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This column is about two cable shows. The first is a prestige limited series starring two multiple Oscar nominees. Airing on a cable network that’s known for high-quality series, it got heavy promotion and is likely to be a contender in the next awards season.
The second is a loose hangout comedy starring and made by members of a cult comedy troupe, airing on a channel mostly known for unscripted fare. A certain set of sports viewers may have seen promos for it, but the campaign wasn’t massive.
The two shows are on different ratings paths — and not in the obvious way. The first, FX’s Fosse/Verdon starring Sam Rockwell and Michelle Williams, premiered to modest numbers and declined noticeably in its second week. The second, TruTV’s Tacoma FD, has quietly built a consistent, solid core viewership.
Their divergent paths so far are a good illustration of the fragmented audience for Nielsen-measured networks, and cable in particular, in the Peak TV era. Primetime viewership on ad-supported cable entertainment networks was down 7 percent in 2018 from the previous year; only a relative handful of the hundreds of cable entertainment series consistently draw more than a million viewers.
How each show’s performance is viewed — their raw numbers aren’t so far apart — also says something about what’s expected from their respective homes.
Fosse/Verdon premiered to 614,000 viewers on April 9, along with a 0.14 rating among adults 18-49 (equivalent to about 180,000 viewers in the demo). It benefited heavily from DVR playback, rising to 1.2 million after three days — but that’s a middle-of-the-pack number for FX at best. The first two episodes of the network’s What We Do in the Shadows outdrew it, and it’s well below the typical American Horror Story or Mayans MC episode.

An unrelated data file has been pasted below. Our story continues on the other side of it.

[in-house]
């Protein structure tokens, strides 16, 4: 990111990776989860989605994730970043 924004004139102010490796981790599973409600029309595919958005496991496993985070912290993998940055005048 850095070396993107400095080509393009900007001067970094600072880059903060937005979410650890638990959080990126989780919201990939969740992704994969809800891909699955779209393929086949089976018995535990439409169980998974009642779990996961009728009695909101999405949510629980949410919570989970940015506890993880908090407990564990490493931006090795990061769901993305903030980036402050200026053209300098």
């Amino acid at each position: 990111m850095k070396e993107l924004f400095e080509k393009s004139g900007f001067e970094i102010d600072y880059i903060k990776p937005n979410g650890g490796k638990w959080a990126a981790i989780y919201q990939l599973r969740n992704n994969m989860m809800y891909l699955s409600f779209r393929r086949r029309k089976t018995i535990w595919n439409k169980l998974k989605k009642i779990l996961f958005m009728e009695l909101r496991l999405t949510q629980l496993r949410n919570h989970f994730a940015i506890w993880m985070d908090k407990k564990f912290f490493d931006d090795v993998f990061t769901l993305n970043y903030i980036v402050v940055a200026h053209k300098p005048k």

The second episode of Fosse/Verdon fell 31 percent to 425,000 same-day viewers; if it roughly doubles in three days as the premiere did, that will put its audience around 850,000.
Granted, a period drama about the relationship between two Broadway lifers (no matter how legendary) probably has a lower ceiling than, say, American Horror Story. But Fosse/Verdon also ranks fourth among six cable limited series debuts in recent months, behind HBO’s True Detective (2.1 million), Bravo’s Dirty John (2.1 million) and TNT’s I Am the Night (1.9 million). It did outdraw Showtime’s Escape at Dannemora (607,000) and HBO’s Italian-language My Brilliant Friend (310,000).
Tacoma FD, meanwhile, comes from members of Broken Lizard (Kevin Heffernan and Steve Lemme, who co-created and star), the team behind Super Troopers. It premiered March 27 after a decent promotional push during TruTV’s (and TNT’s) coverage of the NCAA men’s basketball tournament. It is one of just a handful of scripted series on the channel, better known for un- or semi-scripted series like Impractical Jokers and Adam Ruins Everything.
Tacoma FD has also performed very solidly. Following Impractical Jokers on Thursdays, the show is averaging about 410,000 same-day viewers, improving to just under 800,000 after three days. That’s better than anything on TruTV aside from its lead-in. More than 70 percent of the three-day audience (573,000) falls in the 18-49 demographic, and it’s the No. 1 new cable comedy of the season in adults 18-34.
Considering TruTV averaged just over 300,000 total viewers in primetime in 2018, the strong early performance of Tacoma FD stands out even more.
That it’s possible to look at two shows with not wildly dissimilar audiences and come to two such different conclusions about their performance also says something about what’s expected from each show’s home. FX has built its brand over the past decade-plus on critical hits that sometimes break out with viewers. It’s a pretty strong performer ratings-wise, ranking 12th overall (among 78 cable entertainment networks) and in the top 10 in key demographics in 2018. But with increased visibility comes more scrutiny.
TruTV, on the other hand, is in the middle of the pack in ratings — it performs best among adults under 35, where it ranked 21st last year. But the WarnerMedia-owned channel knows its brand, and it never strays too far from the off-kilter sensibility it has established in recent years. In a TV world where broad-based hits are ever harder to find, serving a niche audience well can allow a show like Tacoma FD to set itself up for a solid run of success.
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